Accordingly, the primary object of the present invention is to provide an optical fiber connector for terminating an optical fiber unprovided with a jacket.
Another object is to provide such an optical fiber connector which is usable in an environment having a temperature ranging from 300° F. to 1000° F.
Another object is to provide such an optical fiber connector which will not damage the optical fiber or introduce microbending.
Another object is to provide such an optical fiber connector which can accommodate optical fibers having different outside diameters within a reasonable range of variation.
Still another object is to provide such an optical fiber connector which can be adjusted to clamp optical fibers falling within a range of different outside diameters with a generally similar amount of clamping force.
Yet another object is to provide such an optical fiber connector which is angularly oriented in a predetermined angular position about the longitudinal axis of the optical fiber when mounting the connector on a support.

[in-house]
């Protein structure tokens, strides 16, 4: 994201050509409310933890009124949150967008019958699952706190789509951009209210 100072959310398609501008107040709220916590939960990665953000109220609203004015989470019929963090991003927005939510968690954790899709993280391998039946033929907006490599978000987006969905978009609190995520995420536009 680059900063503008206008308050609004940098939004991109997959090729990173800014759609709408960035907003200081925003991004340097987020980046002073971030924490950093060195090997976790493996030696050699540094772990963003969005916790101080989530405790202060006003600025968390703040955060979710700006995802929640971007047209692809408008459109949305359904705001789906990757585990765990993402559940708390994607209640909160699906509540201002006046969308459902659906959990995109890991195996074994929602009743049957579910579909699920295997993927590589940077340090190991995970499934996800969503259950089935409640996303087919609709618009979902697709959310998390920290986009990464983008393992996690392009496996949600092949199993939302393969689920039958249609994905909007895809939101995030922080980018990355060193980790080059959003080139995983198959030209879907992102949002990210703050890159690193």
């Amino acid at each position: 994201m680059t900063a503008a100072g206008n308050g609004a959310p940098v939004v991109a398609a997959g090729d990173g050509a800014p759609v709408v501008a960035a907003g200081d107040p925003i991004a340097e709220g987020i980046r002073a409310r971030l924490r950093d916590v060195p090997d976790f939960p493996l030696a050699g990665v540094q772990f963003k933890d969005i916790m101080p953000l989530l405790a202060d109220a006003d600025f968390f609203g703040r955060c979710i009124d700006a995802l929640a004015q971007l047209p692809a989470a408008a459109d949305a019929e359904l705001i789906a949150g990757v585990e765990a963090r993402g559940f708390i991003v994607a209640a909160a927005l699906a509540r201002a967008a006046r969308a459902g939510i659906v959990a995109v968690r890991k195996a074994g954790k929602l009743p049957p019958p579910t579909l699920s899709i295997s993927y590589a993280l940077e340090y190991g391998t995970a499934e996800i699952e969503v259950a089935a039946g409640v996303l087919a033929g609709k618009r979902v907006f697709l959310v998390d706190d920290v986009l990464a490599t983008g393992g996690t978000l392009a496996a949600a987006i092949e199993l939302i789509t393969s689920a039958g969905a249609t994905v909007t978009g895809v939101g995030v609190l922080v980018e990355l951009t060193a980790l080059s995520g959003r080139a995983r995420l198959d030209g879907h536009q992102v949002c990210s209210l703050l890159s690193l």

A further object is to provide such an optical fiber connector which is simple in construction, relatively inexpensive to manufacture, and easy to use.
The present invention provides an optical fiber connector which comprises a body having a passage through which an optical fiber can extend, and collet-chuck type means mounted on said body arranged to define a constrictive opening in said passage, whereby an optical fiber which extends through said opening is connectable to said body.